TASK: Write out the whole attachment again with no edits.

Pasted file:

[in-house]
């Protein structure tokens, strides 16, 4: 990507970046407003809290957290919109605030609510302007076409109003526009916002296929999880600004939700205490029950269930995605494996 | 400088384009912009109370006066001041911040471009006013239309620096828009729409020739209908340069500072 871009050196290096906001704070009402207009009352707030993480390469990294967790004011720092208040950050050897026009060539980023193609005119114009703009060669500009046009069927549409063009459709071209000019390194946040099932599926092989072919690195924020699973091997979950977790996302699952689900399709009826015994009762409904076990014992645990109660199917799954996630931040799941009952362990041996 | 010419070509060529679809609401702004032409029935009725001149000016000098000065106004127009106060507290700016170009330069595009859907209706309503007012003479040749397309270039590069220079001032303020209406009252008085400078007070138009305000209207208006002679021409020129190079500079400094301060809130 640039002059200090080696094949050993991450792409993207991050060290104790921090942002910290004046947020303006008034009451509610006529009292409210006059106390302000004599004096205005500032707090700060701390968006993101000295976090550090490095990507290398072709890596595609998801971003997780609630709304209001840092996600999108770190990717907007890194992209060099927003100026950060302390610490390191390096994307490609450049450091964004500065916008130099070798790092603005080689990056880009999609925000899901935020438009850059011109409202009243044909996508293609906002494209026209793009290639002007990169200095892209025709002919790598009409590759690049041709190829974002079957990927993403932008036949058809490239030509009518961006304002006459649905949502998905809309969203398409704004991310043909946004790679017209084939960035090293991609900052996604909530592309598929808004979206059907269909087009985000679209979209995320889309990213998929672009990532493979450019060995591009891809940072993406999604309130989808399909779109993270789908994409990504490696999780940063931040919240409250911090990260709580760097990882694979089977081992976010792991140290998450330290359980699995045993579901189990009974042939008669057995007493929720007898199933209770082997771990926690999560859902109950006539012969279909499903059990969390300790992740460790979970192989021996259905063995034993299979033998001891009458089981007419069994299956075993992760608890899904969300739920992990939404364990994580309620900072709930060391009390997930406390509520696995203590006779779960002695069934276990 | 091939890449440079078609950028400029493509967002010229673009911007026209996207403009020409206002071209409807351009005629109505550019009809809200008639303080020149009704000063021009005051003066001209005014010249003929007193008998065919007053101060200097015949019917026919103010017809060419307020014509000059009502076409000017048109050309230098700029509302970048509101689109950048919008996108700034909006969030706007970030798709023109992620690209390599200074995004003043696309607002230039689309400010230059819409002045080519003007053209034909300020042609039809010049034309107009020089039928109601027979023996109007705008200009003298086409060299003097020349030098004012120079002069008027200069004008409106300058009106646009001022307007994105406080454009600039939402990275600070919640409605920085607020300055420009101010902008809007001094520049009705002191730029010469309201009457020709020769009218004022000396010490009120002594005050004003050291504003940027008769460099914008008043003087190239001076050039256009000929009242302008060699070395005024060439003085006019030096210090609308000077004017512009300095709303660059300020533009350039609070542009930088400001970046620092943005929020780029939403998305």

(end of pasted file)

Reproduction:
[in-house]
């Protein structure tokens, strides 16, 4: 990507970046407003809290957290919109605030609510302007076409109003526009916002296929999880600004939700205490029950269930995605494996 | 400088384009912009109370006066001041911040471009006013239309620096828009729409020739209908340069500072 871009050196290096906001704070009402207009009352707030993480390469990294967790004011720092208040950050050897026009060539980023193609005119114009703009060669500009046009069927549409063009459709071209000019390194946040099932599926092989072919690195924020699973091997979950977790996302699952689900399709009826015994009762409904076990014992645990109660199917799954996630931040799941009952362990041996 | 010419070509060529679809609401702004032409029935009725001149000016000098000065106004127009106060507290700016170009330069595009859907209706309503007012003479040749397309270039590069220079001032303020209406009252008085400078007070138009305000209207208006002679021409020129190079500079400094301060809130 640039002059200090080696094949050993991450792409993207991050060290104790921090942002910290004046947020303006008034009451509610006529009292409210006059106390302000004599004096205005500032707090700060701390968006993101000295976090550090490095990507290398072709890596595609998801971003997780609630709304209001840092996600999108770190990717907007890194992209060099927003100026950060302390610490390191390096994307490609450049450091964004500065916008130099070798790092603005080689990056880009999609925000899901935020438009850059011109409202009243044909996508293609906002494209026209793009290639002007990169200095892209025709002919790598009409590759690049041709190829974002079957990927993403932008036949058809490239030509009518961006304002006459649905949502998905809309969203398409704004991310043909946004790679017209084939960035090293991609900052996604909530592309598929808004979206059907269909087009985000679209979209995320889309990213998929672009990532493979450019060995591009891809940072993406999604309130989808399909779109993270789908994409990504490696999780940063931040919240409250911090990260709580760097990882694979089977081992976010792991140290998450330290359980699995045993579901189990009974042939008669057995007493929720007898199933209770082997771990926690999560859902109950006539012969279909499903059990969390300790992740460790979970192989021996259905063995034993299979033998001891009458089981007419069994299956075993992760608890899904969300739920992990939404364990994580309620900072709930060391009390997930406390509520696995203590006779779960002695069934276990 | 091939890449440079078609950028400029493509967002010229673009911007026209996207403009020409206002071209409807351009005629109505550019009809809200008639303080020149009704000063021009005051003066001209005014010249003929007193008998065919007053101060200097015949019917026919103010017809060419307020014509000059009502076409000017048109050309230098700029509302970048509101689109950048919008996108700034909006969030706007970030798709023109992620690209390599200074995004003043696309607002230039689309400010230059819409002045080519003007053209034909300020042609039809010049034309107009020089039928109601027979023996109007705008200009003298086409060299003097020349030098004012120079002069008027200069004008409106300058009106646009001022307007994105406080454009600039939402990275600070919640409605920085607020300055420009101010902008809007001094520049009705002191730029010469309201009457020709020769009218004022000396010490009120002594005050004003050291504003940027008769460099914008008043003087190239001076050039256009000929009242302008060699070395005024060439003085006019030096210090609308000077004017512009300095709303660059300020533009350039609070542009930088400001970046620092943005929020780029939403998305």